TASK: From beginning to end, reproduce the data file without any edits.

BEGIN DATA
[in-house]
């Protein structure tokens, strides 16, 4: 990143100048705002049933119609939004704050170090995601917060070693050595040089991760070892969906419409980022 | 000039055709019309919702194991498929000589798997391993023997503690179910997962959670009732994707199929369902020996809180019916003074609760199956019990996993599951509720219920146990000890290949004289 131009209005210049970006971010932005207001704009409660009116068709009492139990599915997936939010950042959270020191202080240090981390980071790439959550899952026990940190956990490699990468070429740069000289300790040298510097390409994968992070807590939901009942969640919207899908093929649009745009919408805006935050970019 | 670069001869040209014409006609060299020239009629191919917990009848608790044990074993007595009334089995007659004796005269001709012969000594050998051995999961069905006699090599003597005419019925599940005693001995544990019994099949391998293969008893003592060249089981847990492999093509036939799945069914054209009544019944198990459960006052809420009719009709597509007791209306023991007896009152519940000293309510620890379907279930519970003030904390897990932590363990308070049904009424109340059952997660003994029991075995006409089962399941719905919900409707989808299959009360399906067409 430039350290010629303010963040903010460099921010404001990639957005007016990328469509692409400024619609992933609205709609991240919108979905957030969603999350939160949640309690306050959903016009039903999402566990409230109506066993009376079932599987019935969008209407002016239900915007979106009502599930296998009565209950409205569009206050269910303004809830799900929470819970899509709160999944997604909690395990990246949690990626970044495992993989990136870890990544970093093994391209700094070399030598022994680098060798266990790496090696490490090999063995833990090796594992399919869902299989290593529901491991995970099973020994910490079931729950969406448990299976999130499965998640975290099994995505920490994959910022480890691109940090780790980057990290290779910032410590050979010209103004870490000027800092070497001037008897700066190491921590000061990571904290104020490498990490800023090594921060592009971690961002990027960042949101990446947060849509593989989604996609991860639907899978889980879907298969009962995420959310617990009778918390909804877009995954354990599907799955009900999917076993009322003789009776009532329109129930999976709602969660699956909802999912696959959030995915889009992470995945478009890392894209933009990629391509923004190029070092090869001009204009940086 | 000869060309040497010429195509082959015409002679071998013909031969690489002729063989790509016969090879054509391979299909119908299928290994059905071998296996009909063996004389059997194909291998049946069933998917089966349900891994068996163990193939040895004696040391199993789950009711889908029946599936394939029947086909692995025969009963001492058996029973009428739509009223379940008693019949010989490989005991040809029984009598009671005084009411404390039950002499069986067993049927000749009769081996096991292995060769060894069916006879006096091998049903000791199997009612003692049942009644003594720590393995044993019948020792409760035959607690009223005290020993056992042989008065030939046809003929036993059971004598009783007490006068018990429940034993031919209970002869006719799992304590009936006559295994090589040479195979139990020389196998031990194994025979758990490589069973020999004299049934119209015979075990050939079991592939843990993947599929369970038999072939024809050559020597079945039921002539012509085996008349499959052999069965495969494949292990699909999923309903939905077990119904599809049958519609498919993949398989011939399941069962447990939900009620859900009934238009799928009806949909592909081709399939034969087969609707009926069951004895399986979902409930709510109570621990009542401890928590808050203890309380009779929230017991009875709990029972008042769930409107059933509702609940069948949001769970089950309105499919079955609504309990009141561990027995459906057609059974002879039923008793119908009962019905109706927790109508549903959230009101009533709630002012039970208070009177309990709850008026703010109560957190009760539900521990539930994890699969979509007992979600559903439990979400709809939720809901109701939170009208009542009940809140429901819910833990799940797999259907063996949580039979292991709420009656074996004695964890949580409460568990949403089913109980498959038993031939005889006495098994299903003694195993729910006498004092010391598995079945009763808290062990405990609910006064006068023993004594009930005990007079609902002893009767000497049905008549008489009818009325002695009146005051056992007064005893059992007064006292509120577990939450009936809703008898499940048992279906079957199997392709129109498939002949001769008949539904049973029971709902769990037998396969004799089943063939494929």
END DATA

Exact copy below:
[in-house]
């Protein structure tokens, strides 16, 4: 990143100048705002049933119609939004704050170090995601917060070693050595040089991760070892969906419409980022 | 000039055709019309919702194991498929000589798997391993023997503690179910997962959670009732994707199929369902020996809180019916003074609760199956019990996993599951509720219920146990000890290949004289 131009209005210049970006971010932005207001704009409660009116068709009492139990599915997936939010950042959270020191202080240090981390980071790439959550899952026990940190956990490699990468070429740069000289300790040298510097390409994968992070807590939901009942969640919207899908093929649009745009919408805006935050970019 | 670069001869040209014409006609060299020239009629191919917990009848608790044990074993007595009334089995007659004796005269001709012969000594050998051995999961069905006699090599003597005419019925599940005693001995544990019994099949391998293969008893003592060249089981847990492999093509036939799945069914054209009544019944198990459960006052809420009719009709597509007791209306023991007896009152519940000293309510620890379907279930519970003030904390897990932590363990308070049904009424109340059952997660003994029991075995006409089962399941719905919900409707989808299959009360399906067409 430039350290010629303010963040903010460099921010404001990639957005007016990328469509692409400024619609992933609205709609991240919108979905957030969603999350939160949640309690306050959903016009039903999402566990409230109506066993009376079932599987019935969008209407002016239900915007979106009502599930296998009565209950409205569009206050269910303004809830799900929470819970899509709160999944997604909690395990990246949690990626970044495992993989990136870890990544970093093994391209700094070399030598022994680098060798266990790496090696490490090999063995833990090796594992399919869902299989290593529901491991995970099973020994910490079931729950969406448990299976999130499965998640975290099994995505920490994959910022480890691109940090780790980057990290290779910032410590050979010209103004870490000027800092070497001037008897700066190491921590000061990571904290104020490498990490800023090594921060592009971690961002990027960042949101990446947060849509593989989604996609991860639907899978889980879907298969009962995420959310617990009778918390909804877009995954354990599907799955009900999917076993009322003789009776009532329109129930999976709602969660699956909802999912696959959030995915889009992470995945478009890392894209933009990629391509923004190029070092090869001009204009940086 | 000869060309040497010429195509082959015409002679071998013909031969690489002729063989790509016969090879054509391979299909119908299928290994059905071998296996009909063996004389059997194909291998049946069933998917089966349900891994068996163990193939040895004696040391199993789950009711889908029946599936394939029947086909692995025969009963001492058996029973009428739509009223379940008693019949010989490989005991040809029984009598009671005084009411404390039950002499069986067993049927000749009769081996096991292995060769060894069916006879006096091998049903000791199997009612003692049942009644003594720590393995044993019948020792409760035959607690009223005290020993056992042989008065030939046809003929036993059971004598009783007490006068018990429940034993031919209970002869006719799992304590009936006559295994090589040479195979139990020389196998031990194994025979758990490589069973020999004299049934119209015979075990050939079991592939843990993947599929369970038999072939024809050559020597079945039921002539012509085996008349499959052999069965495969494949292990699909999923309903939905077990119904599809049958519609498919993949398989011939399941069962447990939900009620859900009934238009799928009806949909592909081709399939034969087969609707009926069951004895399986979902409930709510109570621990009542401890928590808050203890309380009779929230017991009875709990029972008042769930409107059933509702609940069948949001769970089950309105499919079955609504309990009141561990027995459906057609059974002879039923008793119908009962019905109706927790109508549903959230009101009533709630002012039970208070009177309990709850008026703010109560957190009760539900521990539930994890699969979509007992979600559903439990979400709809939720809901109701939170009208009542009940809140429901819910833990799940797999259907063996949580039979292991709420009656074996004695964890949580409460568990949403089913109980498959038993031939005889006495098994299903003694195993729910006498004092010391598995079945009763808290062990405990609910006064006068023993004594009930005990007079609902002893009767000497049905008549008489009818009325002695009146005051056992007064005893059992007064006292509120577990939450009936809703008898499940048992279906079957199997392709129109498939002949001769008949539904049973029971709902769990037998396969004799089943063939494929």